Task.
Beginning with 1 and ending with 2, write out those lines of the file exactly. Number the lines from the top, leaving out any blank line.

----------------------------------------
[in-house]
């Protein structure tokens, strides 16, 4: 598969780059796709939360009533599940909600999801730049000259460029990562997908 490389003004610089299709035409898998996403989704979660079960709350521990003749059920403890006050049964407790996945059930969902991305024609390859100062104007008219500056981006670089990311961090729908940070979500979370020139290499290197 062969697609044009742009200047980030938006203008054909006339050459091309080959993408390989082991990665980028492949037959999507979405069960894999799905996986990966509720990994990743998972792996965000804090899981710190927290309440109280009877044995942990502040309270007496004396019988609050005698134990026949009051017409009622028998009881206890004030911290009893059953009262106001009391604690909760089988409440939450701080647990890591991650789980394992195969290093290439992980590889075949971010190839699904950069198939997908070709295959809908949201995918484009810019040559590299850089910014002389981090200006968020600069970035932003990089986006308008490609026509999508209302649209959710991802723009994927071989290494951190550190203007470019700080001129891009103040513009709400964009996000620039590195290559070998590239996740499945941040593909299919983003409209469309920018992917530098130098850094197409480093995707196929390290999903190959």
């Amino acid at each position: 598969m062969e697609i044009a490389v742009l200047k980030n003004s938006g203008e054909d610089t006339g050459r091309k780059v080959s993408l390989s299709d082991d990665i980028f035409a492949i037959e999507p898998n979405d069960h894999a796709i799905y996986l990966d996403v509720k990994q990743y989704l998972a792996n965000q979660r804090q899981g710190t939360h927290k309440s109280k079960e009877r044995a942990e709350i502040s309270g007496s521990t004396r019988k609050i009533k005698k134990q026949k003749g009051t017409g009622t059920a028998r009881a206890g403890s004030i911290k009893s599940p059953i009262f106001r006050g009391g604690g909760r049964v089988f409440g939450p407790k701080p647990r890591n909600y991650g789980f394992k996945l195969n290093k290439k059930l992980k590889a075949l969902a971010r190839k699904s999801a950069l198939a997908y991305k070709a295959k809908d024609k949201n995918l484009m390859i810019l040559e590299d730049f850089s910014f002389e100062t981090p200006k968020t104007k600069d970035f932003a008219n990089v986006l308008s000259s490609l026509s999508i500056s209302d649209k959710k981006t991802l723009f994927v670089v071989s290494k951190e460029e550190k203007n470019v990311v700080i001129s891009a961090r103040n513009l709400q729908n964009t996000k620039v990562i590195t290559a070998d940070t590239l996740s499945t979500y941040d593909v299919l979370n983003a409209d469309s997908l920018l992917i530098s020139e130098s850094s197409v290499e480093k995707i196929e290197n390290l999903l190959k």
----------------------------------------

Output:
[in-house]
């Protein structure tokens, strides 16, 4: 598969780059796709939360009533599940909600999801730049000259460029990562997908 490389003004610089299709035409898998996403989704979660079960709350521990003749059920403890006050049964407790996945059930969902991305024609390859100062104007008219500056981006670089990311961090729908940070979500979370020139290499290197 062969697609044009742009200047980030938006203008054909006339050459091309080959993408390989082991990665980028492949037959999507979405069960894999799905996986990966509720990994990743998972792996965000804090899981710190927290309440109280009877044995942990502040309270007496004396019988609050005698134990026949009051017409009622028998009881206890004030911290009893059953009262106001009391604690909760089988409440939450701080647990890591991650789980394992195969290093290439992980590889075949971010190839699904950069198939997908070709295959809908949201995918484009810019040559590299850089910014002389981090200006968020600069970035932003990089986006308008490609026509999508209302649209959710991802723009994927071989290494951190550190203007470019700080001129891009103040513009709400964009996000620039590195290559070998590239996740499945941040593909299919983003409209469309920018992917530098130098850094197409480093995707196929390290999903190959």